Food is our common ground, a universal experience. – James Beard
When entertaining business associates, clients, dignitaries, dining at international Michelin starred restaurants, or attending formal events, dining protocol is nuanced. For instance, how do you order the perfect bottle of wine? What are the appropriate conversational topics for business colleagues or social companions?
Soup: Remember the proverb, “Just like ships that sail out to sea, I spoon my soup away from me.”
Dress based on culture: Remember Peter Drucker’s advice “Culture eats strategy for breakfast.” Research the corporate, country, dining companion and restaurant culture. If you’re unsure, ask about the expected attire.
Special dietary needs: The person extending the invitation is the host and responsible for bill payment. When extending invitations, inquire about special dietary needs like food allergies or kosher, halal, gluten-free, sugar-free and dairy-free. This aids in booking a restaurant with proper accommodations for your guests. Guests should also advise hosts about special dietary needs with the RSVP.
Table additions: Smart phones, purses, wallets, keys, and glasses stay off the table.
Hosts pre-arrange payment: As a sophisticated host, arrive early to provide a credit card, or call the restaurant in advance. Women in male-dominated cultures must do so, especially when extending the invitation. Guests don’t split the bill.
Napkin knowledge: The host will place their napkin in their lap first. When excusing yourself between courses, the napkin is placed on the chair seat soiled side down. At meal’s end, place the loosely folded napkin on the left of the plate setting. Avoid refolding.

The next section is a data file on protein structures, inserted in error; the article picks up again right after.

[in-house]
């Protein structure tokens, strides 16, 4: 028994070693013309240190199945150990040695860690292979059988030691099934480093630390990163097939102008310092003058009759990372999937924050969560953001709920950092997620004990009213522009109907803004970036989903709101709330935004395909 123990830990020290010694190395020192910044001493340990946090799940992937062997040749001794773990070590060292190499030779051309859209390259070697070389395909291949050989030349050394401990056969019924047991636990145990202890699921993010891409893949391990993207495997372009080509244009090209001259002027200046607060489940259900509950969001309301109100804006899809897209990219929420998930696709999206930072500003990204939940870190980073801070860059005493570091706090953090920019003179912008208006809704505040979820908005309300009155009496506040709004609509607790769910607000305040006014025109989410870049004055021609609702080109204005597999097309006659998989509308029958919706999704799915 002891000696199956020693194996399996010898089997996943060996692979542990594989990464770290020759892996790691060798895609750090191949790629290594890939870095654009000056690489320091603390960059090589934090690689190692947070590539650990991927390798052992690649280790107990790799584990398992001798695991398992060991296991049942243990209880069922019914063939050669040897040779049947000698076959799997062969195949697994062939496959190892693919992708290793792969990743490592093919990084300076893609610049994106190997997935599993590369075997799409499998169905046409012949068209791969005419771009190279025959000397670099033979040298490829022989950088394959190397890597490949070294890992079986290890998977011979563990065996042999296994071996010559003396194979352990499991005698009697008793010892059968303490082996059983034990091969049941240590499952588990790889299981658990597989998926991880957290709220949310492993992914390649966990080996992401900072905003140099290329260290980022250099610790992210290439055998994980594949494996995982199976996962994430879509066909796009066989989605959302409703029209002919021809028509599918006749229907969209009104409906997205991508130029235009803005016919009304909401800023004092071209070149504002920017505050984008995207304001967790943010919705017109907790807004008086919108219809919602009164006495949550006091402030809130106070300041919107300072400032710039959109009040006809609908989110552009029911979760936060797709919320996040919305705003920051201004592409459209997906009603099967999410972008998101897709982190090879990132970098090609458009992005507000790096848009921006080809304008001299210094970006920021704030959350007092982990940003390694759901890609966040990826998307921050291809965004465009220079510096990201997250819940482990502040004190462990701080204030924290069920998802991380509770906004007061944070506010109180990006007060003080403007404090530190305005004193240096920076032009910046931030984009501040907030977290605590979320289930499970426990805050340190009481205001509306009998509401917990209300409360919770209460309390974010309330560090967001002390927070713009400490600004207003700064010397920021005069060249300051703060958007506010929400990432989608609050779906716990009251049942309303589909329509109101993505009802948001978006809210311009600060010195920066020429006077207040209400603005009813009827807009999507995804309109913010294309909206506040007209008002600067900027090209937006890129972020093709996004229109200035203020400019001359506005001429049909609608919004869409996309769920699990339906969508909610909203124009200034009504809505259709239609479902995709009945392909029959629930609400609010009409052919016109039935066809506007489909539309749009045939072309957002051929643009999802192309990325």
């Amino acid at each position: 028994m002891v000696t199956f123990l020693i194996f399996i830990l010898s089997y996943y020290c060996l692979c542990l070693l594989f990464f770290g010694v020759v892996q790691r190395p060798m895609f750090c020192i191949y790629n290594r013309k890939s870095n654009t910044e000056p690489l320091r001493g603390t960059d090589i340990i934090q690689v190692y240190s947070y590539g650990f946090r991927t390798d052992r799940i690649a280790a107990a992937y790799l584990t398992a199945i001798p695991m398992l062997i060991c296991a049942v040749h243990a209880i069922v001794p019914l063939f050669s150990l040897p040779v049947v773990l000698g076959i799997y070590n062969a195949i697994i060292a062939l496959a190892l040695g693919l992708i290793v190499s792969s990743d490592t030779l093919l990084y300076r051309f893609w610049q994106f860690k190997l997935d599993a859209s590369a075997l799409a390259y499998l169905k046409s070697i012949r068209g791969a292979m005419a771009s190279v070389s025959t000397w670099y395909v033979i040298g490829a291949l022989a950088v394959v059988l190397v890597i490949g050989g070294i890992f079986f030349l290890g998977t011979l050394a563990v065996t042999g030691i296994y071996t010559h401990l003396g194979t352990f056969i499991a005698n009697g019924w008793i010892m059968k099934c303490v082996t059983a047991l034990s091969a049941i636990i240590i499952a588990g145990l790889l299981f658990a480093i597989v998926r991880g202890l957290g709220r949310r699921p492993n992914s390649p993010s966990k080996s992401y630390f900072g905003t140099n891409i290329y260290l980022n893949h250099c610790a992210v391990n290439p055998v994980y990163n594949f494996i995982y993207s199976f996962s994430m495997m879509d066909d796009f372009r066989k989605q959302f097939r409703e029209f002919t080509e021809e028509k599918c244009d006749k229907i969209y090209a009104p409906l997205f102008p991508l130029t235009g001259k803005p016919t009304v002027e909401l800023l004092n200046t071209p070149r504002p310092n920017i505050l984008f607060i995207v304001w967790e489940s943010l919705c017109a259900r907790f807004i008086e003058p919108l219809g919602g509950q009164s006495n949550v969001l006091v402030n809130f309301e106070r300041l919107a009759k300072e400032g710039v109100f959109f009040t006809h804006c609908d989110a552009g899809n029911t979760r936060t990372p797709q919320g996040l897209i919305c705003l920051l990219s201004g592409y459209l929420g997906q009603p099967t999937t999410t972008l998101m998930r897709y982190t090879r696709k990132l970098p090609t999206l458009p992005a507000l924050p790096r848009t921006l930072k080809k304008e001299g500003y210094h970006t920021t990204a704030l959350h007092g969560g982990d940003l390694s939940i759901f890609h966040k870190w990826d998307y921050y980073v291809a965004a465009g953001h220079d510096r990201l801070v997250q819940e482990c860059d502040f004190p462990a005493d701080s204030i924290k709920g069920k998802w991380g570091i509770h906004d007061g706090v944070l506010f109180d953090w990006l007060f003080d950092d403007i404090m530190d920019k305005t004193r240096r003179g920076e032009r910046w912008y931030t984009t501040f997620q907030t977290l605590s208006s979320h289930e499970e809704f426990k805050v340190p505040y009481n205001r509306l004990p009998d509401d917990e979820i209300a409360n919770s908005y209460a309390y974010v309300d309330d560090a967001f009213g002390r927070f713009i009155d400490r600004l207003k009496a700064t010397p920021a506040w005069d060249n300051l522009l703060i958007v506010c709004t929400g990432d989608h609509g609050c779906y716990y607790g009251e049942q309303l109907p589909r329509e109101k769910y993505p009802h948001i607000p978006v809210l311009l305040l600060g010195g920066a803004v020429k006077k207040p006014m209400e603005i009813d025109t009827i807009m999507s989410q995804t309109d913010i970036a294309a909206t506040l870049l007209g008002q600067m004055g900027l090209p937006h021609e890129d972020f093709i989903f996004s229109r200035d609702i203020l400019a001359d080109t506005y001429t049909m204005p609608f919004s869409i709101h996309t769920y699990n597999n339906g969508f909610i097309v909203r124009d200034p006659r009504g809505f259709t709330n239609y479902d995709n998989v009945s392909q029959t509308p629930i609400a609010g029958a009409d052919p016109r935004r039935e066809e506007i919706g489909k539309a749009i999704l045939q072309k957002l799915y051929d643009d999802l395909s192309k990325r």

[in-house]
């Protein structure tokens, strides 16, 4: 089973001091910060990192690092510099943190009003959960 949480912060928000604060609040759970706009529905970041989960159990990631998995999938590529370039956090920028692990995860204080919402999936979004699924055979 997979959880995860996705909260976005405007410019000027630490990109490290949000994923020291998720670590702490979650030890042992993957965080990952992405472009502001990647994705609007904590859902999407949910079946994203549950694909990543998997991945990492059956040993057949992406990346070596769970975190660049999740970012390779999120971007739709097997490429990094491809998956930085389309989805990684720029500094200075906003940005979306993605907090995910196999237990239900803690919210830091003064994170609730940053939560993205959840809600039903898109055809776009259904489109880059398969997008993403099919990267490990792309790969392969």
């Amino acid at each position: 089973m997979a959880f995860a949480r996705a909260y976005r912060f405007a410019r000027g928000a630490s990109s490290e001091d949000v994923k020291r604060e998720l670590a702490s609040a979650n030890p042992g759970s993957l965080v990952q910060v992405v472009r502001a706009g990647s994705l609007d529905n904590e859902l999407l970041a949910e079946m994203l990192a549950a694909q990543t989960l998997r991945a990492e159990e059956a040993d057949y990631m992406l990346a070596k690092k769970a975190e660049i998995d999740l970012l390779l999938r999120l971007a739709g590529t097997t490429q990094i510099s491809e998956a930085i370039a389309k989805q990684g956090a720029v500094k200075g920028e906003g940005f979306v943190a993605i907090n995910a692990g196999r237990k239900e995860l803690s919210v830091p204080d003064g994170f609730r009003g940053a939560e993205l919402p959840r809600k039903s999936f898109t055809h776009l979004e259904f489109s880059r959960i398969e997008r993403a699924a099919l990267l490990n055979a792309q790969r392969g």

Wine: Share with the sommelier or sommeliere wines you like, entrées ordered, and an idea of price range by identifying two or three wines within the preferred range. Using these signals the sommelier will stay within your ideal range, allowing you to order with finesse without stating in front of others how much you want to spend.
Nonverbal cues: A closed menu indicates you’re ready to order. If you or your counterpart continue to browse the menu after deciding, the server has the impression you aren’t ready. If you require assistance, catch the eye of the server or slightly raise your hand up. If they’re busy, softly call their name or “server?”
How many courses? Order the same number of courses as the host, or your companion. Unsure? Ask if they are ordering one or two courses to avoid awkwardness and pace yourself with others.
Conversation Starters: Avoid starting a business conversation before the main course concludes. Topics vary by custom. In Western cultures, topics include industry news, travel, sports, museum exhibits, books, films, and weather. Avoid topics that could lead to complaints about colleagues and work.
Please take my guests’ order first: The host, especially women, must be crystal clear that they are hosting. Clear requests to the server such as ‘Please bring my guest…’ or ‘My guest will order first please’ help to avoid confusion.
Pace: Observe and pause every few bites, especially when you’re the host. When hosting, you want your guests to feel relaxed, not rushed, when dining. Watch the time discreetly to finish when promised.
Silent service signals: When you are resting between bites, place your fork, with tines up, near the top of your plate. To signal you’re finished to the server, place your fork and knife across the center of the plate at the 5 o’clock position.
Silverware savvy: Once silverware is used, including handles, it doesn’t touch the table again. Rest forks, knives, and spoons on the side of your plate. Any unused silverware stays on the table
Tipping: The tip reflect the total bills before coupons, discounts, or gift certificates. Tipping before or after tax is discretionary. Suggestions for good service in the U.S.: